Write Tight offers helpful tools and techniques that every writer should strive to master. If you don't have a copy of this manual, be sure to add it to your wish list. You won't be disappointed.

Thursday, September 18, 2008

Harvest Time

I believe we planted our two apple trees five or six years ago, and this year is the first that we've gotten a true crop from either of them. Both trees were loaded with a variety of round, dimpled, mildly deformed, to yes, seriously ruined tart, cooking apples. But I was determined not to waste any of the unscathed morsels of fruit, even if it meant cutting around squiggly little worms fighting for what they deemed as their turf.

What I wasn't prepared for, however, were leaping, squirming earwigs that unexpectedly released themselves from their chosen juicy home and decided to investigate the surface of me. More than once those ugly black creatures with their u-shaped butt and too-active tentacles caused a most girlish high-pitched squeal to escape from the usually-calm me, along with a muscle-jarring jig that thankfully sent them flying back into the sink. Each time I managed to recover my wits quick enough to depress the garborator button immediately. But, still, with perseverance and added caution, I ventured forth to create my masterpieces of Apple Crisp to be enjoyed during the approaching winter months. There's a certain satisfaction in creating a well-loved dessert from the fruit that you first enjoyed as pale-pink blossoms on your trees. Climbing a ladder months later to retrieve the ripened fruit is an added bonus to the whole experience.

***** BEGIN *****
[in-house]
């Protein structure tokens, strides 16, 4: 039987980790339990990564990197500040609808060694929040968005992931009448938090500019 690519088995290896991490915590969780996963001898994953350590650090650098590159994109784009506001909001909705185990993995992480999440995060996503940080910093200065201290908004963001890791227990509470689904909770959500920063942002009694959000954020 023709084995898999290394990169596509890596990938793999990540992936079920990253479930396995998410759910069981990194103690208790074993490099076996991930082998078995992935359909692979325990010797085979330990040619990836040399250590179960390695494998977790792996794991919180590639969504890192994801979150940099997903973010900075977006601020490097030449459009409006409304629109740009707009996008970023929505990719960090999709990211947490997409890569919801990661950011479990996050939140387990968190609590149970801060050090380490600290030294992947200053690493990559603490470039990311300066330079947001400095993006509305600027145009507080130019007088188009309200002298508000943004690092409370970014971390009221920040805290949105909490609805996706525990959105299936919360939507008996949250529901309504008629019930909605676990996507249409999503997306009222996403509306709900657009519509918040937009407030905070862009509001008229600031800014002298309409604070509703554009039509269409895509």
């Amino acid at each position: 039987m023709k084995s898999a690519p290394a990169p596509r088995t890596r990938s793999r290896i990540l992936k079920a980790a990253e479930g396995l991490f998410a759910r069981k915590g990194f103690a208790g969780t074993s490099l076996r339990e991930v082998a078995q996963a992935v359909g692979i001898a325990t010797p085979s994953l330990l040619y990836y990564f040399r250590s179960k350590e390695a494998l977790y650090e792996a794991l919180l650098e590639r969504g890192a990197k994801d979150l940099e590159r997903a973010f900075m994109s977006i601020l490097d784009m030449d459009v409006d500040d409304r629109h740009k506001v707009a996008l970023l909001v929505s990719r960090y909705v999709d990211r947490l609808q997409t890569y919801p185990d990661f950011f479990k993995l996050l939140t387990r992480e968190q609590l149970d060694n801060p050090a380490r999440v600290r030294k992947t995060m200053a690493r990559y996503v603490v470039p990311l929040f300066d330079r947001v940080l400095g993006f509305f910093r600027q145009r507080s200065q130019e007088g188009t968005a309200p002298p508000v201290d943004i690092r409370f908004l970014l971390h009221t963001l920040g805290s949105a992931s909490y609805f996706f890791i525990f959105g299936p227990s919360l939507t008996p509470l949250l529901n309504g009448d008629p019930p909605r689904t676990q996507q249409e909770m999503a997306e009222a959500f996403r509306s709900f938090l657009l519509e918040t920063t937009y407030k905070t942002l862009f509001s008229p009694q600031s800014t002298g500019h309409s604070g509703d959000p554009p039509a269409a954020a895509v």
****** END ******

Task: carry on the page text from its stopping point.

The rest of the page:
Initially, I tried two low-fat recipes, hence the two pans pictured here. The family unanimously decided that the lighter version was never to be made again. Just to prove their point, over a third of it was sent to the waste bin. "Too dry, too nothing," was their take on it.

Since the initial two taste-tester pans you see here, I've stocked my freezer with seven tin pans filled with the following Low Fat Apple Crisp recipe from our apple harvest so far this year. (I need a taller ladder to get to the remaining fruit.)